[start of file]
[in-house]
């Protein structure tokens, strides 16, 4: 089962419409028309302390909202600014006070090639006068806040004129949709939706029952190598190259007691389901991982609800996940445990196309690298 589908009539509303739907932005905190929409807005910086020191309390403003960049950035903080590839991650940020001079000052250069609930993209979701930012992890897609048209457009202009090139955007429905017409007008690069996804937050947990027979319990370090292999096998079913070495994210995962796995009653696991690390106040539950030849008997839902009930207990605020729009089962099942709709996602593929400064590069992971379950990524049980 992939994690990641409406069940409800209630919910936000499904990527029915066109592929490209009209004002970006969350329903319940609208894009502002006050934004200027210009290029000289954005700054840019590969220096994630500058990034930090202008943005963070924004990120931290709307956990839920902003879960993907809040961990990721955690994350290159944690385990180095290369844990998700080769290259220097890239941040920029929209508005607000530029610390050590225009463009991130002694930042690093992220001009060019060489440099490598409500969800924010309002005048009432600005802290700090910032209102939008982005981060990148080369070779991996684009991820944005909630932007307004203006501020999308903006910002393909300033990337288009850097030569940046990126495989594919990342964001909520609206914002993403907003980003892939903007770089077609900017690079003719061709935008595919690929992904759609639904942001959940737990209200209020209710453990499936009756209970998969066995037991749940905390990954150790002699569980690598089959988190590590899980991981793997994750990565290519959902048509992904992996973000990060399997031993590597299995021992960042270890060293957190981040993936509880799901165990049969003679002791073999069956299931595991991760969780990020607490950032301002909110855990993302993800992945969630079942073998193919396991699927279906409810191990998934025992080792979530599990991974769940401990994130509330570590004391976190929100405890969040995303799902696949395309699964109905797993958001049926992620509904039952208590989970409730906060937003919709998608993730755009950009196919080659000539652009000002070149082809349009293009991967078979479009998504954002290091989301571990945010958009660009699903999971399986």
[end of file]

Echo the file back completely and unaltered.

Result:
[in-house]
């Protein structure tokens, strides 16, 4: 089962419409028309302390909202600014006070090639006068806040004129949709939706029952190598190259007691389901991982609800996940445990196309690298 589908009539509303739907932005905190929409807005910086020191309390403003960049950035903080590839991650940020001079000052250069609930993209979701930012992890897609048209457009202009090139955007429905017409007008690069996804937050947990027979319990370090292999096998079913070495994210995962796995009653696991690390106040539950030849008997839902009930207990605020729009089962099942709709996602593929400064590069992971379950990524049980 992939994690990641409406069940409800209630919910936000499904990527029915066109592929490209009209004002970006969350329903319940609208894009502002006050934004200027210009290029000289954005700054840019590969220096994630500058990034930090202008943005963070924004990120931290709307956990839920902003879960993907809040961990990721955690994350290159944690385990180095290369844990998700080769290259220097890239941040920029929209508005607000530029610390050590225009463009991130002694930042690093992220001009060019060489440099490598409500969800924010309002005048009432600005802290700090910032209102939008982005981060990148080369070779991996684009991820944005909630932007307004203006501020999308903006910002393909300033990337288009850097030569940046990126495989594919990342964001909520609206914002993403907003980003892939903007770089077609900017690079003719061709935008595919690929992904759609639904942001959940737990209200209020209710453990499936009756209970998969066995037991749940905390990954150790002699569980690598089959988190590590899980991981793997994750990565290519959902048509992904992996973000990060399997031993590597299995021992960042270890060293957190981040993936509880799901165990049969003679002791073999069956299931595991991760969780990020607490950032301002909110855990993302993800992945969630079942073998193919396991699927279906409810191990998934025992080792979530599990991974769940401990994130509330570590004391976190929100405890969040995303799902696949395309699964109905797993958001049926992620509904039952208590989970409730906060937003919709998608993730755009950009196919080659000539652009000002070149082809349009293009991967078979479009998504954002290091989301571990945010958009660009699903999971399986």